But for now, I need to get more experience and keep learning in heavy situations. If I have the chance to compete, I will do my best.
You have been putting your time in at Nazare over the past two years, getting in a number of paddle sessions. What do you think about the wave? Does it live up to the hype?
We started surfing Nazare a couple years ago on smaller days, me and Natxo. We don't like to tow, so we just show up when it is paddleable. We have had some good sessions out there, trying to gain experience and learn more about the wave.
I think it is one of the most challenging big waves in the world. The main reason is that you don't have a channel where you are safe, so what we do is always have a jet ski as close as we can without disturbing the waves.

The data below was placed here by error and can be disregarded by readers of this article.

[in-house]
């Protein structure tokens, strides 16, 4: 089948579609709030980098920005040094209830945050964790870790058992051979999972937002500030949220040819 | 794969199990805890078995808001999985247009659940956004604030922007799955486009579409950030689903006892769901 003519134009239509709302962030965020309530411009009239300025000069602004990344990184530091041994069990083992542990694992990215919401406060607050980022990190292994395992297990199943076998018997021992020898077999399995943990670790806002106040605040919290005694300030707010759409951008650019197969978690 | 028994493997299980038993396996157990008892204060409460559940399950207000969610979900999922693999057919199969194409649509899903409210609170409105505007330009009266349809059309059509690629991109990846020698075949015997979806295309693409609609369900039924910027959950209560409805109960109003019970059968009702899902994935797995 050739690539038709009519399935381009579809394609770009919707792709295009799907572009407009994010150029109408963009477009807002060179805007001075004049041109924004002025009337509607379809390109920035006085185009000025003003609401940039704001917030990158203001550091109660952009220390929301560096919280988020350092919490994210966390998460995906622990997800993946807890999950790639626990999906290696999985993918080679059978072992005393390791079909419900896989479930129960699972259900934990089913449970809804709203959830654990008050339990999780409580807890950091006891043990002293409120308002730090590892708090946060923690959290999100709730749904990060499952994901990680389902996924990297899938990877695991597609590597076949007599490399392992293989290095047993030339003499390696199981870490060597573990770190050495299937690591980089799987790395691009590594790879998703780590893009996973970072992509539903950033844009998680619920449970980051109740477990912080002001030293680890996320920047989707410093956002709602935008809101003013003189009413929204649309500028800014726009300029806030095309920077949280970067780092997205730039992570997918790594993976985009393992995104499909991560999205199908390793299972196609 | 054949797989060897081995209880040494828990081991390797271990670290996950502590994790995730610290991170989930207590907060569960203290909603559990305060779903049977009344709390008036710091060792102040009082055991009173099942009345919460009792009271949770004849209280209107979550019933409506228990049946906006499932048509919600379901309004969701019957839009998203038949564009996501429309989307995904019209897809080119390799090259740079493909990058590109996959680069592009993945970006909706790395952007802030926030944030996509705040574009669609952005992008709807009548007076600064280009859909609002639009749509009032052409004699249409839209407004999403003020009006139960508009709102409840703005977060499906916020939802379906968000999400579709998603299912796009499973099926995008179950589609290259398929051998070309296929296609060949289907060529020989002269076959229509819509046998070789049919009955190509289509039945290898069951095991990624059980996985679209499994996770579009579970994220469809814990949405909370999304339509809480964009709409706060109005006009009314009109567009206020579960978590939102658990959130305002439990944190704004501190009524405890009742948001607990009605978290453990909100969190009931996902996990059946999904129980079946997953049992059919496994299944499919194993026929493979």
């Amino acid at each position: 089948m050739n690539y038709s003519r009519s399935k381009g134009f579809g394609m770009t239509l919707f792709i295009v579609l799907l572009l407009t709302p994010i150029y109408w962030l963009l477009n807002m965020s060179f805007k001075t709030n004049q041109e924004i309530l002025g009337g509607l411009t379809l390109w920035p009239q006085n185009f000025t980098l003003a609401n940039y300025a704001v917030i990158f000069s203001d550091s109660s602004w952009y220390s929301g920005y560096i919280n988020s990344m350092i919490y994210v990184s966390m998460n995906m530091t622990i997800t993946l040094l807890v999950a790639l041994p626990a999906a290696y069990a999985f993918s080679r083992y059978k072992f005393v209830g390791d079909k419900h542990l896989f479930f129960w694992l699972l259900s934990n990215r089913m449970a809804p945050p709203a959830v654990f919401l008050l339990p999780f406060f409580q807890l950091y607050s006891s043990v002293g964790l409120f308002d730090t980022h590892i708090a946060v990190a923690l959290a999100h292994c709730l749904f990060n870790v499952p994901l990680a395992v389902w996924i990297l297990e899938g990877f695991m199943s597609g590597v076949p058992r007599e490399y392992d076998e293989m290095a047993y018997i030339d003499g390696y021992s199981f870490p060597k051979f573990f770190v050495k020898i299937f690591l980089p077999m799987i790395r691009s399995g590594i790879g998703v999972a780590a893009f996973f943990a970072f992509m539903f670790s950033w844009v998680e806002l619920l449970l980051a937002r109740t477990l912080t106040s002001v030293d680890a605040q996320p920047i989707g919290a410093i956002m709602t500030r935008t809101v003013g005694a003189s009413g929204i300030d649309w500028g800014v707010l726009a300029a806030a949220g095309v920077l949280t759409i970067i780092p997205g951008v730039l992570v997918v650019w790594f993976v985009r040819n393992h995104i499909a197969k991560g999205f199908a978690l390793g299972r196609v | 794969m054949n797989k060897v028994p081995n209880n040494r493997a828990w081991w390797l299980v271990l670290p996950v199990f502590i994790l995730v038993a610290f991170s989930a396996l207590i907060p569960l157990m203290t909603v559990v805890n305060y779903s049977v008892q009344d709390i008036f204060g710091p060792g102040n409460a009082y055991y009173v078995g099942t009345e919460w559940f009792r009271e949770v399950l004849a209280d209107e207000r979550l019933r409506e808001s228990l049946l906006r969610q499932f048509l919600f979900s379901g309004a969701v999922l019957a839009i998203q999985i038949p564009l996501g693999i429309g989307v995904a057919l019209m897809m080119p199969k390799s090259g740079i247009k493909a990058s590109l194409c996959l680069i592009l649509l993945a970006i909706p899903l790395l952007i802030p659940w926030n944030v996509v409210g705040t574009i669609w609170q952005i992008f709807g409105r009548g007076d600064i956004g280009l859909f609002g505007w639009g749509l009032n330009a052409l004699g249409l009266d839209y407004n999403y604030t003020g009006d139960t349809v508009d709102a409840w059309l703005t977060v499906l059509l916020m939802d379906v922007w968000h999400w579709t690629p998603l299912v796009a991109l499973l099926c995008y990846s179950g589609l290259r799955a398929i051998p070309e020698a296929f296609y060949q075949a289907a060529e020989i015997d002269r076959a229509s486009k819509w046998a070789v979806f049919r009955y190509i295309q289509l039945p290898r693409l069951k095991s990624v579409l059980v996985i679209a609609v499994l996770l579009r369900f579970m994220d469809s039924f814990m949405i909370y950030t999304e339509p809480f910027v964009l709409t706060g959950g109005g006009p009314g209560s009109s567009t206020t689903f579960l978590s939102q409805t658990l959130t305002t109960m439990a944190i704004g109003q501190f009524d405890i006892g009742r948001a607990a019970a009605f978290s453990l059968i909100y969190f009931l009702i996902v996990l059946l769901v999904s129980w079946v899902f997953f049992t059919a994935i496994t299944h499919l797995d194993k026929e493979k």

If you get caught by a set in Nazare…man, that wave can put you on shore in three or four waves
If a big set comes, the ski can pick up the surfer and get him out, because if you get caught by a set in Nazare…man, that wave can put you on shore in three or four waves. It’s even dangerous for the jet ski, because there is a lot of water moving under the surface, and you have to look every where so you don't get in trouble or mess up the ski.
But we all know we have to spend time there, because it is probably the place were you can surf the biggest wave in the world, both towing and paddling.
I heard you also had a crazy session at Mullaghmore this year. Tell us about that.